Modified Vibroplasty

Five patients with mixed hearing loss including four patients with congenital aural atresia received a VSB (MedEl, Innsbruck, Austria). Reasons for implantation were sensorineural, conductive, or mixed hearing loss, no adequate benefit from a conventional hearing aid, and recurrent infections of the external ear canal induced by hearing aids. High-resolution computed tomography was performed preoperatively in all patients. Modified coupling was performed when there was no option for conventional attachment of the FMT. The patients were between 3 and 73 years of age (mean = 45 years); 56% were men, and 44% were women.

Children included in the study presented with atresia of the external ear canal with middle ear anomalies. Patients 2 and 3 had congenital microtia. Patient 9 suffered from Franceschetti syndrome. None of these malformations were associated with a sensorineural hearing loss.

All procedures were in accordance with the Declaration of Helsinki of 1975. The Medical University of Vienna Ethics Committees approved the study (ethical commission number 522/2005).

Surgical Procedure

The experienced senior author (w.g.) performed all operations except one (patient 9 was operated on by w.-d.b.). Depending on the intraoperative findings, the surgeon decided which coupling technique was most suitable for the individual patient. A mastoidectomy and posterior tympanotomy was performed in patients where the posterior wall had been preserved. An implant bed was drilled into the occipitotemporal bone to fix the implant housing with bone-anchored sutures. Each patient's specific anatomic situation required an individual surgical procedure. The individual data of patients who received modified coupling, including age, surgical history, type of hearing loss, intraoperative status, and type of previous surgery, are listed in Table 1.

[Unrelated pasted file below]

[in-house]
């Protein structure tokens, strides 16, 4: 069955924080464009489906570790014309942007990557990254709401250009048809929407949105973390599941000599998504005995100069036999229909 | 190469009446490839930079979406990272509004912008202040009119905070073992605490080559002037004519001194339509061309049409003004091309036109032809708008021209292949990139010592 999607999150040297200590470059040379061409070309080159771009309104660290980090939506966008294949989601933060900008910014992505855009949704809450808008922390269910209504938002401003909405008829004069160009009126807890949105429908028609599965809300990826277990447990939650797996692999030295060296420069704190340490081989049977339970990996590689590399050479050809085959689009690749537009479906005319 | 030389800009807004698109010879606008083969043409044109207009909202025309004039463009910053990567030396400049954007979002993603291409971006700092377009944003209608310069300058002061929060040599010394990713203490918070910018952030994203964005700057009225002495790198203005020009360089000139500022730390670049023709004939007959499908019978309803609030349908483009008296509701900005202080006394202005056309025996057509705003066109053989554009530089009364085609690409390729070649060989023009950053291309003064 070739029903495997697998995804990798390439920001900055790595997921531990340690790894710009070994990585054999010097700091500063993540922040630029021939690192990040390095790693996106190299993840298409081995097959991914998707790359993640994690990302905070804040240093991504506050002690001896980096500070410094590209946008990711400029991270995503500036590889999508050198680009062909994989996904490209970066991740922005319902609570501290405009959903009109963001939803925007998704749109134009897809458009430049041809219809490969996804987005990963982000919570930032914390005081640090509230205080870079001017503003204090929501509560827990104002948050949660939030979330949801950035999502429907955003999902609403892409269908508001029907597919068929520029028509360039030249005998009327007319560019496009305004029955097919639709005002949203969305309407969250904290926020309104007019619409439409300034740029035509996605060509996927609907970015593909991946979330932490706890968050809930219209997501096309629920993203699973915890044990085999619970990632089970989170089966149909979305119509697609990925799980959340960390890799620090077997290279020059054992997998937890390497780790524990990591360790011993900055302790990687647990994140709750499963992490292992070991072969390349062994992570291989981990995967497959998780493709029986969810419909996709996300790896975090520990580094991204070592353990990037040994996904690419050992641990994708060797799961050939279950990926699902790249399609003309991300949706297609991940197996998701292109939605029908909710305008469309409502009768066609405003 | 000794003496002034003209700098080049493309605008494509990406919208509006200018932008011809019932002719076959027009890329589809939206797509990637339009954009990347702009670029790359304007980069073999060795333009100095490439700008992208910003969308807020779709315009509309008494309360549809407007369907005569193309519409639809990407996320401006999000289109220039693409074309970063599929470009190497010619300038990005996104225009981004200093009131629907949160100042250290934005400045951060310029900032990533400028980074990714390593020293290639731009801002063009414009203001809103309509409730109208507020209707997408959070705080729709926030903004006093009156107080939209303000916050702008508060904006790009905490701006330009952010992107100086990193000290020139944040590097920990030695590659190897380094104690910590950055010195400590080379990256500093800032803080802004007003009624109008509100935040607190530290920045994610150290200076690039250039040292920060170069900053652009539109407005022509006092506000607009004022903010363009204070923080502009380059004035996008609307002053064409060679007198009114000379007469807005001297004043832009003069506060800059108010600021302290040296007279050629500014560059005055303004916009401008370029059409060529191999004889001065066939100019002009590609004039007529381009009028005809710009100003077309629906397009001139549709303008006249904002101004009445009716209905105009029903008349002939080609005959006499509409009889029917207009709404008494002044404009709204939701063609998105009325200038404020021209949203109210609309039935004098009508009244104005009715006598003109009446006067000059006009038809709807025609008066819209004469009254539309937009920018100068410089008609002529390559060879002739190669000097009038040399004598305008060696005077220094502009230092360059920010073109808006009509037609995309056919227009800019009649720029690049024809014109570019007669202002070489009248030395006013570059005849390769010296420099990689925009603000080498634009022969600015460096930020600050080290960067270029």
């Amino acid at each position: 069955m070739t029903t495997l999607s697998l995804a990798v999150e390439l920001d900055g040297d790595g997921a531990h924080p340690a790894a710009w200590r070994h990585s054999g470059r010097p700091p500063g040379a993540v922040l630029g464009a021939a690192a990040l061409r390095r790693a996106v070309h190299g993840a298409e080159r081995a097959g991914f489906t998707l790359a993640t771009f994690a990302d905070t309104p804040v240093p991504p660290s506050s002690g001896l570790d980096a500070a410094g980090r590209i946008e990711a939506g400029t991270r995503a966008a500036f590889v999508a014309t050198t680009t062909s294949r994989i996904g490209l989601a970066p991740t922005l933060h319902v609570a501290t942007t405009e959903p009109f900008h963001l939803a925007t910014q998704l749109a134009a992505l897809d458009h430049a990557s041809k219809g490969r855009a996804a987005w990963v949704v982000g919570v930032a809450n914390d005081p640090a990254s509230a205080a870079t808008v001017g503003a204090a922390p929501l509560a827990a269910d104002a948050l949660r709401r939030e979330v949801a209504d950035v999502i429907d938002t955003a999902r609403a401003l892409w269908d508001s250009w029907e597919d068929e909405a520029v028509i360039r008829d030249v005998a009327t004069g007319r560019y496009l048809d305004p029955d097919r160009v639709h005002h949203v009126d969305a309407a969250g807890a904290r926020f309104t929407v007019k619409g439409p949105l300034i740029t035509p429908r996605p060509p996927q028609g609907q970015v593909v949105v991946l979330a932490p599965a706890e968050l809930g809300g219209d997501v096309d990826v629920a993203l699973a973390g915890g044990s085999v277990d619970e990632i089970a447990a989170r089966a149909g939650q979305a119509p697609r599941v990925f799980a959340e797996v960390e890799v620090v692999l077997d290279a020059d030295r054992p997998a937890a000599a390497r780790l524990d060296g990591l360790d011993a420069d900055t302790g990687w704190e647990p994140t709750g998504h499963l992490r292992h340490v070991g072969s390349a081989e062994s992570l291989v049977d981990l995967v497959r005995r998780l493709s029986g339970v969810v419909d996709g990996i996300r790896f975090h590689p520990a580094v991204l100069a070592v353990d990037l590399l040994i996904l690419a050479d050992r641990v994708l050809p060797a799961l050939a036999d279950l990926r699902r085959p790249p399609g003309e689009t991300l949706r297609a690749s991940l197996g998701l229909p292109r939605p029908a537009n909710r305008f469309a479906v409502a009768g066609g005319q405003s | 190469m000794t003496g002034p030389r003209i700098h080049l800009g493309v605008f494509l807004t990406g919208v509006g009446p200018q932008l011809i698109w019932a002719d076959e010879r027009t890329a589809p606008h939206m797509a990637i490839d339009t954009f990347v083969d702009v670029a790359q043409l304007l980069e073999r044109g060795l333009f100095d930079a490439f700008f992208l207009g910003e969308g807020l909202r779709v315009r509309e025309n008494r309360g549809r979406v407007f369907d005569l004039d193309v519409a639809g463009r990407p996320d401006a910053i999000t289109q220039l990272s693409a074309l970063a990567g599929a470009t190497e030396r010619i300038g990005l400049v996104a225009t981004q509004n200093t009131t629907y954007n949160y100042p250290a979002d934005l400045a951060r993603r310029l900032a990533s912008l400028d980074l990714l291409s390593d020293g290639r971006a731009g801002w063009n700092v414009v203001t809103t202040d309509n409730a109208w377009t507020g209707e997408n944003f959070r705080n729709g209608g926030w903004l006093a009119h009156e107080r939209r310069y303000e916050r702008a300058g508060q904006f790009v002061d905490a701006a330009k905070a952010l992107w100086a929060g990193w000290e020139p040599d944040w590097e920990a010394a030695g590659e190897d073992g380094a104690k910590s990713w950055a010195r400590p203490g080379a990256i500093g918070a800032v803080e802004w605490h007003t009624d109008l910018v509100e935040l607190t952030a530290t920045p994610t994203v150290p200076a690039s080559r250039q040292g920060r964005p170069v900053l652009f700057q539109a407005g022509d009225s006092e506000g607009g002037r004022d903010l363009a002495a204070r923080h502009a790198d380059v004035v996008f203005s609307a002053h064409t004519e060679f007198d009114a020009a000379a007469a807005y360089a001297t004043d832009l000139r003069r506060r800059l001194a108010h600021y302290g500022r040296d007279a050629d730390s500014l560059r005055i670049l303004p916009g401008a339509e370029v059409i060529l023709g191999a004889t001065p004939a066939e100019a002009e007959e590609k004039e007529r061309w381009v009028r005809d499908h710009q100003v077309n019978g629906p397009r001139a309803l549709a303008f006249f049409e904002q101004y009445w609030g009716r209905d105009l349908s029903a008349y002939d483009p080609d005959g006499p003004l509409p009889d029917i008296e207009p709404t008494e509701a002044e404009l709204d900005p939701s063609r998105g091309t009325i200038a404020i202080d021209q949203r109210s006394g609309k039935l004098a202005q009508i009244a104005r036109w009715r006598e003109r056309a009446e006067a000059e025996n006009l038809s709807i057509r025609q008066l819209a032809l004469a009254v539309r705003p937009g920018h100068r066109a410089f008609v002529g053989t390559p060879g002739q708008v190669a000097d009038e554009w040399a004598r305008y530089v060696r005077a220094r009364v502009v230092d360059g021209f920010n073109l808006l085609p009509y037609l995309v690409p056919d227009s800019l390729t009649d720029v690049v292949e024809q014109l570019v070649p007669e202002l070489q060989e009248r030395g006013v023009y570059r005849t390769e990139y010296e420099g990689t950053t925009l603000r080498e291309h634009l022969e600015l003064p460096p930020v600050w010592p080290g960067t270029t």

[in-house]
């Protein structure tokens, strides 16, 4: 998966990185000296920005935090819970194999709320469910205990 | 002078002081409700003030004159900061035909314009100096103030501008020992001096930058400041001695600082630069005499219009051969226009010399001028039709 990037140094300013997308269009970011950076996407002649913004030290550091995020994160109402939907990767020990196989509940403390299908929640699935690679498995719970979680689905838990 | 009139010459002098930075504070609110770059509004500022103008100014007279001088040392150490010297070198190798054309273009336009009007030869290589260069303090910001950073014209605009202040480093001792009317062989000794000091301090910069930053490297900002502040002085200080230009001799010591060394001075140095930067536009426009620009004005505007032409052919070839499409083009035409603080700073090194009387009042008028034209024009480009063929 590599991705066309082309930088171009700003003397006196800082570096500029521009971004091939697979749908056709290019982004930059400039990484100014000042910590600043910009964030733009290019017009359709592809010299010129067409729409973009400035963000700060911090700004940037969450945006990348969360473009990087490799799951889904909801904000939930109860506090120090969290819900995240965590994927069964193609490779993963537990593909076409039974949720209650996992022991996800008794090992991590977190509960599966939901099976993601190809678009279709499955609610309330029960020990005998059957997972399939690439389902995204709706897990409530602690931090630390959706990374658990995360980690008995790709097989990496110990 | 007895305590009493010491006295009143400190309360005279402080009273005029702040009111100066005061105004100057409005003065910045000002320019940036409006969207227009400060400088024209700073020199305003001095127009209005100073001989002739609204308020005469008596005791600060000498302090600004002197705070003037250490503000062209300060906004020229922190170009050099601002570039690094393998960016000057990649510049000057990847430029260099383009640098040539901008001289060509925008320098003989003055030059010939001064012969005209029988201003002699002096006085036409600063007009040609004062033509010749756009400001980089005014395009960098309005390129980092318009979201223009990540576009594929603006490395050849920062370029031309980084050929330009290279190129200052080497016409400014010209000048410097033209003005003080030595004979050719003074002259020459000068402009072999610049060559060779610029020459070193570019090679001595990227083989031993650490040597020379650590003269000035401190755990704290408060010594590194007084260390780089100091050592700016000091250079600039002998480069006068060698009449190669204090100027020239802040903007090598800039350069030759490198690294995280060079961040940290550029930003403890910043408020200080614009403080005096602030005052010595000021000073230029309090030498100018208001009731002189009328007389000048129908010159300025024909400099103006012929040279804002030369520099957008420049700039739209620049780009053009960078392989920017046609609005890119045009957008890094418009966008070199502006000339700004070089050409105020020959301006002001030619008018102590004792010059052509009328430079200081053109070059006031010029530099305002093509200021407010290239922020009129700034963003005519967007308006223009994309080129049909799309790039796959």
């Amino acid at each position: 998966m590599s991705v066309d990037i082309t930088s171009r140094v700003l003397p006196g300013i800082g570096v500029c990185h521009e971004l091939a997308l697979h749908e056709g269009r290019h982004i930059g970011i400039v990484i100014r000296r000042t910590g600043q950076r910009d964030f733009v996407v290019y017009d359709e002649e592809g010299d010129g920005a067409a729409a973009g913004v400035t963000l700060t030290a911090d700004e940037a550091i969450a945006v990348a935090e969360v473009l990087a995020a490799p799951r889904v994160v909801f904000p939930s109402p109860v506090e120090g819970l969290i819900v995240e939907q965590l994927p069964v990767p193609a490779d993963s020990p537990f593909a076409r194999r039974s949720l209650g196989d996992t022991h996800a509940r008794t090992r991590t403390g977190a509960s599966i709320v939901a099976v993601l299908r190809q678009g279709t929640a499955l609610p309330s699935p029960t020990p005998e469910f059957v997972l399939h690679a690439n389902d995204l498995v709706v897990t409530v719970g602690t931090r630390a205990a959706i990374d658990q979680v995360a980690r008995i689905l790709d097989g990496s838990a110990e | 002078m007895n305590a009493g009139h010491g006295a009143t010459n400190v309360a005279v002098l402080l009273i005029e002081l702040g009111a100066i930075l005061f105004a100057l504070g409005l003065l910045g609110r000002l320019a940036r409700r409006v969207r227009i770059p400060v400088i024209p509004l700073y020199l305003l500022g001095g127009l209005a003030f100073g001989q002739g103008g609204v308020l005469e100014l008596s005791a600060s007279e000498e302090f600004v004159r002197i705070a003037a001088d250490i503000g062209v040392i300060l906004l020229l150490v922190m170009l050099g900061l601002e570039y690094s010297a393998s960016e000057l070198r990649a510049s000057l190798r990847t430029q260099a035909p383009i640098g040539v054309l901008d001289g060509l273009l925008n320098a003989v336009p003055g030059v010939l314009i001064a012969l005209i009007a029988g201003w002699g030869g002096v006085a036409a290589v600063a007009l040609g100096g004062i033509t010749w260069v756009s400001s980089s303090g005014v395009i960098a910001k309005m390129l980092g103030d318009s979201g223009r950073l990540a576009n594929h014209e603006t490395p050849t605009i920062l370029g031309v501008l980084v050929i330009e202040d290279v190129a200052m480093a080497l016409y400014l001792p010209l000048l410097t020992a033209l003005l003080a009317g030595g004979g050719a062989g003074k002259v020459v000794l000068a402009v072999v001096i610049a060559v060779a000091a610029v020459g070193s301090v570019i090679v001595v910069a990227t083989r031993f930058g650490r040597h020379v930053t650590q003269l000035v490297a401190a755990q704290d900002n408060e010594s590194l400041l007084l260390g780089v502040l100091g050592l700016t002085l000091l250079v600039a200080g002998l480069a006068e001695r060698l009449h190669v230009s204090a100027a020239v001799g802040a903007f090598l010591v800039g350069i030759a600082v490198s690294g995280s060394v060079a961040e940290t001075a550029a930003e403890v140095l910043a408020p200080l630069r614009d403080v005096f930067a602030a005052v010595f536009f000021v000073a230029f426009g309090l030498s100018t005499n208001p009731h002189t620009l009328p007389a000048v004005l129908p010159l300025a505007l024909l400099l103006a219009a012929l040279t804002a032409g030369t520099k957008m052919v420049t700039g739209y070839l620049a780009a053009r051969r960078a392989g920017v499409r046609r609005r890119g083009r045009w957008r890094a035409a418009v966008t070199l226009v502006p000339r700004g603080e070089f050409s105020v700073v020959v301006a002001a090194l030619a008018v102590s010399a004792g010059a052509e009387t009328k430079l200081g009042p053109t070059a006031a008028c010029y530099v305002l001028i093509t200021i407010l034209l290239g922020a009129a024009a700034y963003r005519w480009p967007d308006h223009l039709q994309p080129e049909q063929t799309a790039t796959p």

Table 1. Patient Characteristics: Individual Data for Patients Who Received Modified Coupling.
PatientSexAge, yrDiagnosis, Surgical HistoryIntraoperative FindingsSurgical Procedure
  1. EAC = external auditory canal; F = female; FMT = floating mass transducer; HA = hearing aid; M = male; OW = oval window; PORP = partial ossicular replacement prosthesis; RW = round window; TORP = total ossicular replacement prosthesis; VSB = Vibrant Soundbridge.

1F67Mixed hearing loss, tympanoplasty in alio loco (cholesteatoma)Fenestra probe negativeFMT clip fixation on stapes crura (+ fibrin glue), PORP on stapes head, Tutoplast
2M17Stapes malformation, atresia of the EAC with dysplasia of the middle ear, ear canal reconstruction, no sensorineural hearing lossStapes malformation, RW not visibleFMT clip fixation on stapes crura, Tutoplast
3M6Congenital atresia aurisMalformed incusFMT coupler on stapes head
4M73Mixed hearing loss, 2× tympanoplasty with radical cavity, conventional HA refusedErosion of incusFMT coupler on stapes head
5M58Mixed hearing loss, radical cavity, cholesteatoma, did not tolerate conventional HAIncus and malleus already removed, hypermobile stapesFMT clip fixation on stapes head
6M72Mixed hearing loss, 7× tympanoplasty, radical cavity, chronic discharge problems with conventional HAPartial ossification of RW, round window test negative, old TORP removedRW vibroplasty with Tutoplast and fibrin glue, additional TORP (7 mm) in OW; complication: after 6 months, cable break, then good hearing, could play instrument after 10 years
7F70Mixed hearing loss, 2× tympanoplasty (cholesteatoma)Radical cavity inflammation, granulation, facial nerve overhanging OW, no bony coveringRemoval of old cartilage and TORP, partial ossification (Skeeter), RW vibroplasty with Tutoplast and fibrin glue, additional TORP (7 mm) in OW; complication: severe candida infection 1 year after surgery with TORP extrusion, VSB function preserved
8F3Atresia of the EAC with dysplasia of the middle earRW covered by facial nervePromontory fenestration
9F37Franceschetti syndromeMissing EAC with dysplasia of the middle ear, no bony covering of facial nerve, RW and OW covered by facial nervePromontory fenestration

Stapes

Depending on the intraoperative status, different attachment techniques for the FMT were used. When the incus was missing and the stapes was present (n = 5), the clip was crimped on the stapes crura (in two cases) or on the stapes head (in one case). Alternatively a clip coupler for fixation to the stapes head was used in two cases (Fig. 2). In one of the patients with crimping to the stapes crura, an additional partial prosthesis (Titan-PORP) was fixed to the stapes head (Fig. 3).

Figure 2.

Clip coupler fixation on stapes head. (A) The floating mass transducer is connected to the clip coupler. (B) Finally, the clip coupler is crimped to the stapes head.